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Dismayed at the way the regime continues to spend billions funding proxy wars and terrorist groups throughout the Middle East, squandering billions more on their clandestine efforts to build a nuclear bomb, while corruptly lining the pockets of the mullahs and the senior IRGC commanders, the Iranian people have had enough. Revolution is in the air and the messages beamed across state television and radio channels, skillfully hacked by the PMOI/MEK, condemns Khamenei, Raisi and their henchmen and calls for their overthrow. The severing of more than 5,000 surveillance cameras in Tehran alone last week was a major coup for the resistance units. Four days after the cyber-hack, municipality officials were still issuing statements banning their employees from turning on their computers, after messages stating: “Damned be Khomeini; death to Khamenei and Raisi; hail to Rajavi,” appeared on more than half a million phones and computers.

On January 27 this year, footage prepared by the resistance suddenly appeared on TV screens on state networks across Iran, broadcasting images of the POMOI/MEK leaders - Massoud and Maryam Rajavi and deprecating Khamenei and Raisi. More than 400 TV and radio servers were knocked out and permanently destroyed by the sophisticated cyber-attack. In blind panic, security forces associated with the regime’s broadcasting stations prevented people from entering or leaving the state networks’ buildings. All Islamic Republic of Iran Broadcasting (IRIB) employees and staff were quarantined for questioning.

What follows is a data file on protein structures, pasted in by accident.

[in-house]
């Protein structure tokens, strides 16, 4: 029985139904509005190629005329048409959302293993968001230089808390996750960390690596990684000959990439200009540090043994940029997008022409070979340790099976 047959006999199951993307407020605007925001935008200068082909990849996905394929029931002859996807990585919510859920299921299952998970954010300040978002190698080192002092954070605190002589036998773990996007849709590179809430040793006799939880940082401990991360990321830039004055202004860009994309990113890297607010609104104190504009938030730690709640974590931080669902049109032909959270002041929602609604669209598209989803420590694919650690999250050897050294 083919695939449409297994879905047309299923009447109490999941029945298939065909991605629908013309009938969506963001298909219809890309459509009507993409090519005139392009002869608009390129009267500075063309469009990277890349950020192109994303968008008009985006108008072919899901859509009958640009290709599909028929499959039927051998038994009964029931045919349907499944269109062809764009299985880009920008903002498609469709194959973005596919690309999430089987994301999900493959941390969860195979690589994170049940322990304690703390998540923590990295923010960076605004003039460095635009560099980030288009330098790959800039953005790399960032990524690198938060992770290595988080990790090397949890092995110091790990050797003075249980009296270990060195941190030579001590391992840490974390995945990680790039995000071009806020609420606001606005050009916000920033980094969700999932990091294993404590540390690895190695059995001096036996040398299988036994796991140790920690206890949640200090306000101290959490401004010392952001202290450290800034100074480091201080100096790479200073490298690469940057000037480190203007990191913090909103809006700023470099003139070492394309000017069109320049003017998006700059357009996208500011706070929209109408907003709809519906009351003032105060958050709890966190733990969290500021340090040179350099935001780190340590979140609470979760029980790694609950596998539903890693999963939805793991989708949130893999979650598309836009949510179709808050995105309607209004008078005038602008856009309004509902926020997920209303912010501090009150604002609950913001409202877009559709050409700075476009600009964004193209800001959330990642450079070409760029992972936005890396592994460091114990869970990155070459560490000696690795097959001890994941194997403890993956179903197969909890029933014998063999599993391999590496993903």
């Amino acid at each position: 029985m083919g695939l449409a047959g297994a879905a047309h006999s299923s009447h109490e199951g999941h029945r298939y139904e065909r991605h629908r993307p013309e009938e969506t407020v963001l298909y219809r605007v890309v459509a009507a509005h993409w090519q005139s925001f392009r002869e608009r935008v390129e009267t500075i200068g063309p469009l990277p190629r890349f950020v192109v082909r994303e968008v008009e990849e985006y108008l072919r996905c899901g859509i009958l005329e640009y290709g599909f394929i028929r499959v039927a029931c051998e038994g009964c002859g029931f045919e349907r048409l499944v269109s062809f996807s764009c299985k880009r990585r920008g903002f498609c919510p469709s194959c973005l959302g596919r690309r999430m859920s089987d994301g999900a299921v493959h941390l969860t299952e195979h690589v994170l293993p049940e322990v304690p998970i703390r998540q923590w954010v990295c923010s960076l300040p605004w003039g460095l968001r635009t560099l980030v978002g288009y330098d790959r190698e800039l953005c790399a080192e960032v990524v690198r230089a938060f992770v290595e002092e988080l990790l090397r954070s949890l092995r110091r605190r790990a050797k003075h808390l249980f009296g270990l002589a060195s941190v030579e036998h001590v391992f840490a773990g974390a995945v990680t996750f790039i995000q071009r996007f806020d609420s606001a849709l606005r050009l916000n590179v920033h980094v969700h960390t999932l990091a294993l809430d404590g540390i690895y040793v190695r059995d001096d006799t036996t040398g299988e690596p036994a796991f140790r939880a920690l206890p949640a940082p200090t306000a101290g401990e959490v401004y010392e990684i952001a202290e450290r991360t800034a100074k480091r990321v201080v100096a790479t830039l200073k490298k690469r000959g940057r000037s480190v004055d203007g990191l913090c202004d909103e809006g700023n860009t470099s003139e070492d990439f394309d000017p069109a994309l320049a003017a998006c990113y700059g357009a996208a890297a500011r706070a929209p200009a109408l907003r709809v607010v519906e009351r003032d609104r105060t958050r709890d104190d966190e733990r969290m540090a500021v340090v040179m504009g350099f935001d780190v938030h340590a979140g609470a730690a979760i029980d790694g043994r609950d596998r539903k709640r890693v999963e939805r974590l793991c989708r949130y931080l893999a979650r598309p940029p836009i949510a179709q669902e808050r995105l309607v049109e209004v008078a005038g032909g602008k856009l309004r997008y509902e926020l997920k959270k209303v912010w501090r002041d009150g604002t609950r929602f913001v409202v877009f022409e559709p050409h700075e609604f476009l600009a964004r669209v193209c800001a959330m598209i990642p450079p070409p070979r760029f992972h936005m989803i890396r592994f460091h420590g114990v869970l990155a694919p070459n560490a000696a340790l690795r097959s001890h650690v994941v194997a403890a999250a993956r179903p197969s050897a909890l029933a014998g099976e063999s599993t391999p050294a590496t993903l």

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The PMOI/MEK resistance units have shown that they can now penetrate the heart of the regime’s oppressive surveillance and security apparatus and turn it on its head, giving great encouragement and boosting the morale of the beleaguered Iranian population. The response from Supreme Leader Khamenei underlined the regime’s sense of panic. He said on state media: “Today the enemy has high hopes to strike major blows to the regime using popular protests. They hope to use the internet or through psychological warfare and other deviltries to influence people to revolt against the Islamic Republic.” One of Khamenei’s closest confidants - Nasser Rafi – was quoted by the official IRNA News Agency as saying: “I fear the MEK. The damages the MEK caused in our system has been more than the infidels [the regime’s western adversaries].”

In retaliation, the mullahs’ regime has repeatedly tried to counter-hack the PMOI/MEK website, but their efforts have been repulsed. Their failed cyber-attacks have clearly demonstrated their blind panic and fear that news of the on-going activities of the resistance units will serve to mobilize the restless population into open revolt, overthrowing the regime and restoring peace, freedom, democracy and a secular social system in Iran. The mullahs would do well to remember the old adage: “You can jail a revolutionary, but you cannot jail the revolution.”